Tag: Harold Pinter

Harold Pinter 1930-2008: “What happened to our moral sensibility?”

Harold Pinter died yesterday of cancer at age 78. He was one of the great playwrights of the twentieth century. In his plays, like The Homecoming, The Birthday Party, and Old Times, he caught the ambivalent and restless conflict, the striving for significant personal connection and the intricate by-play of emotion and memory, that lay at the heart of the human dilemma.

Pinter also was one of the great moral voices speaking for human justice and freedom the English-speaking world has seen in recent times. This is most evident in his final testament, his acceptance speech for the Nobel Prize for Literature, which he received in 2005.

Lenin’s Chickens Roost in Paulson’s Attic

Another reason why the omnipotence of “wealth” is more certain in a democratic republic is that it does not depend on defects in the political machinery or on the faulty political shell of capitalism. A democratic republic is the best possible political shell for capitalism, and, therefore, once capital has gained possession of this very best shell…, it establishes its power so securely, so firmly, that no change of persons, institutions or parties in the bourgeois-democratic republic can shake it. — Lenin, State and Revolution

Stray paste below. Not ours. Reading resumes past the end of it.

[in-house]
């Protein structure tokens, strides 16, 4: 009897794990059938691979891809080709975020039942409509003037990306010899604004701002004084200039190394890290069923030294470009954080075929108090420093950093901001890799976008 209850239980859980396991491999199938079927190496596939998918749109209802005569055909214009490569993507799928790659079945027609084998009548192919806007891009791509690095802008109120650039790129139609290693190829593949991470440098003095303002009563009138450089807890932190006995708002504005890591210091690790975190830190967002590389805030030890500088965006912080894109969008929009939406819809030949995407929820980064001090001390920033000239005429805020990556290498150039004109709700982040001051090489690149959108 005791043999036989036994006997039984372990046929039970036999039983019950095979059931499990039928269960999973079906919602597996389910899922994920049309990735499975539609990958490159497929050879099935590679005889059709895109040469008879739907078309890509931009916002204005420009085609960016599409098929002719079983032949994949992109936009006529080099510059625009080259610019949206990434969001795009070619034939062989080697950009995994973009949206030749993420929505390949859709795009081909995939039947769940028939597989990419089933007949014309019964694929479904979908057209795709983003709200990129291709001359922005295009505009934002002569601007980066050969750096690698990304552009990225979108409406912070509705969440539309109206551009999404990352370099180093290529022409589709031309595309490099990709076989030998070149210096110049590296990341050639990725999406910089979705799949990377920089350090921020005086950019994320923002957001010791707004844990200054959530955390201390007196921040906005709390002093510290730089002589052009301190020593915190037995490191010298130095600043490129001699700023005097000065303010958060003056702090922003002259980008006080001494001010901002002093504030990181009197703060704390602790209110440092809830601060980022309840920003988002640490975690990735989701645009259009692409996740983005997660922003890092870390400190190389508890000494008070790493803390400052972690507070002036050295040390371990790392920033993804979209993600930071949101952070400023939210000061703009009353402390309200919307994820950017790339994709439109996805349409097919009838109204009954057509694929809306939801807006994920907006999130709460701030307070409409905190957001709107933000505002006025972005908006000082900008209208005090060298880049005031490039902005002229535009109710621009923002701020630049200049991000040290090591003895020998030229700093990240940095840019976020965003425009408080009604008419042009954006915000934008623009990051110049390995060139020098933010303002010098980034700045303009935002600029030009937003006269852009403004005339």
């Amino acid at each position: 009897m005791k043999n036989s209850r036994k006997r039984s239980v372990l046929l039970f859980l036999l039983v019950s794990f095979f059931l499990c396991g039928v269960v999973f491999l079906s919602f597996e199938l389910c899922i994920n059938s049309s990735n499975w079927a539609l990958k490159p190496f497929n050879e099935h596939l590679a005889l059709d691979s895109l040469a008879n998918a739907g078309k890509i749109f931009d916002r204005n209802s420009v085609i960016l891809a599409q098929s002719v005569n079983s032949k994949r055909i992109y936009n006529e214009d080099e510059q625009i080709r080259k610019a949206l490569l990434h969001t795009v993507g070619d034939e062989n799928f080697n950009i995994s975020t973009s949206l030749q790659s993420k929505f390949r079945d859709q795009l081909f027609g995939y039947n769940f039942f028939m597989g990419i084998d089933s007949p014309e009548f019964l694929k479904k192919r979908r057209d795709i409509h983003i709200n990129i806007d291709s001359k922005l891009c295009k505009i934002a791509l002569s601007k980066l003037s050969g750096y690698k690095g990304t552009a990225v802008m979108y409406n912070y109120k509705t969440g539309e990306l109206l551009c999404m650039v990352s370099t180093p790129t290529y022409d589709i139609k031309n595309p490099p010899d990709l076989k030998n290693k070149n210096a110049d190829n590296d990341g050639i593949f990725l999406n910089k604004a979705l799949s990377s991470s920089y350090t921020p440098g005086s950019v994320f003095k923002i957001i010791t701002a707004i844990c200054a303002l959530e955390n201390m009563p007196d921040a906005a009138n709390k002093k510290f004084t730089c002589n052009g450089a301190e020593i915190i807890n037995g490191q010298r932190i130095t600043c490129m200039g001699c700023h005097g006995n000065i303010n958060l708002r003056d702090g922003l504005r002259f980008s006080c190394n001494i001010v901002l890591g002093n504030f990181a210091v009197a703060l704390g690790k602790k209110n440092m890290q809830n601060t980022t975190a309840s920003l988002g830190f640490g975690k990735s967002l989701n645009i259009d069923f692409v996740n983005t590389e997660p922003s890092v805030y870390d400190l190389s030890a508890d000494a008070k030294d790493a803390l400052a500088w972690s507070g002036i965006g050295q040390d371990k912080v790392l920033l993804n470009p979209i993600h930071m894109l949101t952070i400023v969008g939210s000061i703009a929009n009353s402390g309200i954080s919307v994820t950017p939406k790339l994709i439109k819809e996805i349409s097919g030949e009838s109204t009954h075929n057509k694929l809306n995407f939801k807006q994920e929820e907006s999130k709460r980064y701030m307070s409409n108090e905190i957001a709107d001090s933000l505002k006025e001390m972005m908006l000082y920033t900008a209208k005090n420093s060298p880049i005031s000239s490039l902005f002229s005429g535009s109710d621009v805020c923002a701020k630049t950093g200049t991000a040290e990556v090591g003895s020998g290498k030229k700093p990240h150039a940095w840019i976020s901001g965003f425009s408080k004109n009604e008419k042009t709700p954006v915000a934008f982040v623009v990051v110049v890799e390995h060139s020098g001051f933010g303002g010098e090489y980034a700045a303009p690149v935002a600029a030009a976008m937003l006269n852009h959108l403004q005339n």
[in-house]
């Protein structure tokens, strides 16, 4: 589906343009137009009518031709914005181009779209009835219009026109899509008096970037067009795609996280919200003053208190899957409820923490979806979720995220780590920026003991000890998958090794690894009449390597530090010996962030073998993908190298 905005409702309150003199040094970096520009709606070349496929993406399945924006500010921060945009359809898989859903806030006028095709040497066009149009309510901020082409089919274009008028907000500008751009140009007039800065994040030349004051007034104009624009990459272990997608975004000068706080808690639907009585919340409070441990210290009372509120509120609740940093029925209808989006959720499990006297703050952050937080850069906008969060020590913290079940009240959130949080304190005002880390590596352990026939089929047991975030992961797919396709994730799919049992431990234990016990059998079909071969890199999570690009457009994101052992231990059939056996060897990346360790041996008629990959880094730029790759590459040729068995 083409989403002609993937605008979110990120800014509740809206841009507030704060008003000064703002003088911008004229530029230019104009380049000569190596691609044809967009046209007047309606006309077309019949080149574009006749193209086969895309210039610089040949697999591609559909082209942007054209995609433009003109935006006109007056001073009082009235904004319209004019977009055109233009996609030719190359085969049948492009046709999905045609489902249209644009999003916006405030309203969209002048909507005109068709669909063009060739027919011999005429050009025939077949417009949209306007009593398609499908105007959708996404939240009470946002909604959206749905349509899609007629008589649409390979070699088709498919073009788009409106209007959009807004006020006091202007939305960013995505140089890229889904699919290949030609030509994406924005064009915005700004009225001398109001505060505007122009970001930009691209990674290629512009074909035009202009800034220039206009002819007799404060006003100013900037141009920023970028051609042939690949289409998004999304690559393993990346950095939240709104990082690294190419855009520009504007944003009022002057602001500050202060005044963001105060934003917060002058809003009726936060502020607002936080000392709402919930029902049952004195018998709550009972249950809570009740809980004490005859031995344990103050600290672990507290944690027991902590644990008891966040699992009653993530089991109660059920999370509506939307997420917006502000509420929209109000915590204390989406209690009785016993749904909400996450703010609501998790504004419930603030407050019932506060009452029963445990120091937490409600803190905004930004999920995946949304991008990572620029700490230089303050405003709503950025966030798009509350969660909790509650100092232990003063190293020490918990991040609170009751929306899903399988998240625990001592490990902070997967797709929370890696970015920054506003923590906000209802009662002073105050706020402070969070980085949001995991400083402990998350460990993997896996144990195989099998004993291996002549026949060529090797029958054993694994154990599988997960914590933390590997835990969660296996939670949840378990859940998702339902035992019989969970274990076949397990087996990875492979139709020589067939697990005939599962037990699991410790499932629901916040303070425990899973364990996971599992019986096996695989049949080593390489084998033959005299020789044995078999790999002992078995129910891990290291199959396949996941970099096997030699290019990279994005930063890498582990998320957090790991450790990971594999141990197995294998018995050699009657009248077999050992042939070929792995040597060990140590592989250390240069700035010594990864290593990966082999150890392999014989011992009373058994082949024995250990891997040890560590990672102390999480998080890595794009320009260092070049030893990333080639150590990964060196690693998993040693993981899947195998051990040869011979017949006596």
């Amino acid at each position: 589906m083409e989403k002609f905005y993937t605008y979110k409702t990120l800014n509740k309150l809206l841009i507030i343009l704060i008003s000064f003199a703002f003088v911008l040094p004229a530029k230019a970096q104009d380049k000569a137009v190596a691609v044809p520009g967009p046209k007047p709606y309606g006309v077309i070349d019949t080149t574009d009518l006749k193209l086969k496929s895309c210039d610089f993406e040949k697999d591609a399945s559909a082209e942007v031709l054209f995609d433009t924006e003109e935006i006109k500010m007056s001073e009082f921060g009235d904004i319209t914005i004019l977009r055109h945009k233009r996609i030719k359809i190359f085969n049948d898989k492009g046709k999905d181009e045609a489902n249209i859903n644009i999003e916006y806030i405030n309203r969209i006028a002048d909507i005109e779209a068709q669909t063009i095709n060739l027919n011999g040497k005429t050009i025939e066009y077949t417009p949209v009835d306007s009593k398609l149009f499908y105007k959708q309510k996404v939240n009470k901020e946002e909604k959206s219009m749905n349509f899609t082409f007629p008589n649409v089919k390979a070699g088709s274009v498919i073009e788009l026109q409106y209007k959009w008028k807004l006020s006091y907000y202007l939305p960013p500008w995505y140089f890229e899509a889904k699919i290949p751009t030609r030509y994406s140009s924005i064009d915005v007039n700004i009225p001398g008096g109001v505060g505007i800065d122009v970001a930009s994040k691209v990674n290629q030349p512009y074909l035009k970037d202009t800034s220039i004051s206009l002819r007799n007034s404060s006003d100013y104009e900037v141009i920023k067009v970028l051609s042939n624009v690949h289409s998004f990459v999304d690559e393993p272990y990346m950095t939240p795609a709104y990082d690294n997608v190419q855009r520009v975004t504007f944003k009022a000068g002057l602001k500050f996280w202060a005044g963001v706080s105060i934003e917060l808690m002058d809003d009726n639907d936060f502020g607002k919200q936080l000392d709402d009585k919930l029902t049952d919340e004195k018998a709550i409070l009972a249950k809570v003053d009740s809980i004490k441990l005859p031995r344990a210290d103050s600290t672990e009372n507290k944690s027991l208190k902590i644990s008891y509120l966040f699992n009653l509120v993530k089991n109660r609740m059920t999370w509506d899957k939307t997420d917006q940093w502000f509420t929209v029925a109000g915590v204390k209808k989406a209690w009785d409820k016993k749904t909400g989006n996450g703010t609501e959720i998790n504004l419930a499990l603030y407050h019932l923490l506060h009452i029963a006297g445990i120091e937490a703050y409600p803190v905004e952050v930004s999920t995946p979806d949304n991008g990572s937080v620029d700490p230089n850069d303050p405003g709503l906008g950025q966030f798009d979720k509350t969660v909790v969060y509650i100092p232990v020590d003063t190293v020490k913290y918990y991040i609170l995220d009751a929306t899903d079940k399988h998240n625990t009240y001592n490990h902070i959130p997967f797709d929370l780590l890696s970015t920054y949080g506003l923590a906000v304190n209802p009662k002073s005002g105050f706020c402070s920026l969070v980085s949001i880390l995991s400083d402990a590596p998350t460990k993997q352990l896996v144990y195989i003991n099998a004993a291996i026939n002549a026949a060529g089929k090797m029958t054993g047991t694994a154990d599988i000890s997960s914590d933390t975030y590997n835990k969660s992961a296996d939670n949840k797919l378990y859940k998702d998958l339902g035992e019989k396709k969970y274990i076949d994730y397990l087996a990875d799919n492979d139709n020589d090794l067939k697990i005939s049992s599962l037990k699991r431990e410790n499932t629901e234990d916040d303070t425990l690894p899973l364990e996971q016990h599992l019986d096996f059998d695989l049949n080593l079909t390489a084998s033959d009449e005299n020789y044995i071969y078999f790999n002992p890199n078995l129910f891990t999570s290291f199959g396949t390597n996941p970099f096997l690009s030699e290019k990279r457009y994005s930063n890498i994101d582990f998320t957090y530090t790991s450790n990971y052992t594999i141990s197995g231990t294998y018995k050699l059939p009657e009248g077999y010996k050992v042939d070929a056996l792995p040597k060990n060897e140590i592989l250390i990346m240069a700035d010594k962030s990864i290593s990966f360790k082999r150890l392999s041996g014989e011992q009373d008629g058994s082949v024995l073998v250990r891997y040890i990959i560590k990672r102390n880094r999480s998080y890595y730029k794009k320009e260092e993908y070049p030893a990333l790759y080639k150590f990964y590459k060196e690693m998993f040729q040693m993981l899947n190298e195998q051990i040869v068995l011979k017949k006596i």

The cascade of financial failures on Wall Street — the sure result of a decade or more of unregulated, unrestrained capitalist speculation — has shaken the world capitalist system with a sudden, shuddering spasm  of fear. But with fear comes opportunity, and the ruling elite now sees an opportunity to cast off the shackles of messy public oversight and control entirely.

If one were looking for the utmost in financial irresponsibility, allowing the system to implode/explode, paving the way for socialist revolution (or failing that, a fall into post-Roman-Empire-like darkness), then you’d put Bush and his cronies, like Treasury Secretary Henry Paulson, in charge of a supposed “bailout” plan for Wall Street. That’s because the Bush-Paulson plan, by turning over unrestricted control of nearly a trillion dollars of a running tab, while handing the gargantuan bill over to an already deficit-weary taxpayer, will totally eviscerate the public sector of the economy, and pave the way for the complete impoverishment of the wide spectrum of the society. (Naomi Klein has described this process accurately in her widely-read book, The Shock Doctrine.)